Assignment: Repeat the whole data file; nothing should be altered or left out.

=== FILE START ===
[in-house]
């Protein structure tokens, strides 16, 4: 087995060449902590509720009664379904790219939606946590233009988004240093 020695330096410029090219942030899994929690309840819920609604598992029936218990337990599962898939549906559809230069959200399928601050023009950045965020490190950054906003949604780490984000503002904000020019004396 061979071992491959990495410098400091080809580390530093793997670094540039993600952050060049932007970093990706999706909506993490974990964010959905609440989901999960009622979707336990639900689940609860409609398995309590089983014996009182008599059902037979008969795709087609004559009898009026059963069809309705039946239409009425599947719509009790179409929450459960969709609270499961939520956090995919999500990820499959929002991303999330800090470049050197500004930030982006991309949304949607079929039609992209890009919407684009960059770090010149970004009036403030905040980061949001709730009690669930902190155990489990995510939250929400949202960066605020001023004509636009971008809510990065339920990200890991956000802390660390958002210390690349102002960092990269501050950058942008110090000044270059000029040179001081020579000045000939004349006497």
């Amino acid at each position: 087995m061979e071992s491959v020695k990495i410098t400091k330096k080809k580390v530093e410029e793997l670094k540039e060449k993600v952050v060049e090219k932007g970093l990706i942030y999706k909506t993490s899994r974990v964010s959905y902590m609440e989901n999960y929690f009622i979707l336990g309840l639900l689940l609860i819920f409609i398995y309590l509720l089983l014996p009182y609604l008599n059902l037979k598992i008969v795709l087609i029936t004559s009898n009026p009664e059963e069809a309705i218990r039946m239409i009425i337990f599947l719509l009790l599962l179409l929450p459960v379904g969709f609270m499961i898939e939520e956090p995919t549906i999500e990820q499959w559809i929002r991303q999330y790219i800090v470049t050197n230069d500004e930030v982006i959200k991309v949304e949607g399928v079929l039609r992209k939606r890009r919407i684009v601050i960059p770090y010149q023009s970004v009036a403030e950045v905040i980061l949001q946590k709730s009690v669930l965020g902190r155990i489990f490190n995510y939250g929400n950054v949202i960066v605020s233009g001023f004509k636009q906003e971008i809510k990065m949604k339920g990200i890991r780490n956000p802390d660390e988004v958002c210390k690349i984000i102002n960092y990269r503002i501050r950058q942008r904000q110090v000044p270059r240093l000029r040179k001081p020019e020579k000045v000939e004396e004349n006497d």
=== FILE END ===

[in-house]
């Protein structure tokens, strides 16, 4: 087995060449902590509720009664379904790219939606946590233009988004240093 020695330096410029090219942030899994929690309840819920609604598992029936218990337990599962898939549906559809230069959200399928601050023009950045965020490190950054906003949604780490984000503002904000020019004396 061979071992491959990495410098400091080809580390530093793997670094540039993600952050060049932007970093990706999706909506993490974990964010959905609440989901999960009622979707336990639900689940609860409609398995309590089983014996009182008599059902037979008969795709087609004559009898009026059963069809309705039946239409009425599947719509009790179409929450459960969709609270499961939520956090995919999500990820499959929002991303999330800090470049050197500004930030982006991309949304949607079929039609992209890009919407684009960059770090010149970004009036403030905040980061949001709730009690669930902190155990489990995510939250929400949202960066605020001023004509636009971008809510990065339920990200890991956000802390660390958002210390690349102002960092990269501050950058942008110090000044270059000029040179001081020579000045000939004349006497």
């Amino acid at each position: 087995m061979e071992s491959v020695k990495i410098t400091k330096k080809k580390v530093e410029e793997l670094k540039e060449k993600v952050v060049e090219k932007g970093l990706i942030y999706k909506t993490s899994r974990v964010s959905y902590m609440e989901n999960y929690f009622i979707l336990g309840l639900l689940l609860i819920f409609i398995y309590l509720l089983l014996p009182y609604l008599n059902l037979k598992i008969v795709l087609i029936t004559s009898n009026p009664e059963e069809a309705i218990r039946m239409i009425i337990f599947l719509l009790l599962l179409l929450p459960v379904g969709f609270m499961i898939e939520e956090p995919t549906i999500e990820q499959w559809i929002r991303q999330y790219i800090v470049t050197n230069d500004e930030v982006i959200k991309v949304e949607g399928v079929l039609r992209k939606r890009r919407i684009v601050i960059p770090y010149q023009s970004v009036a403030e950045v905040i980061l949001q946590k709730s009690v669930l965020g902190r155990i489990f490190n995510y939250g929400n950054v949202i960066v605020s233009g001023f004509k636009q906003e971008i809510k990065m949604k339920g990200i890991r780490n956000p802390d660390e988004v958002c210390k690349i984000i102002n960092y990269r503002i501050r950058q942008r904000q110090v000044p270059r240093l000029r040179k001081p020019e020579k000045v000939e004396e004349n006497d």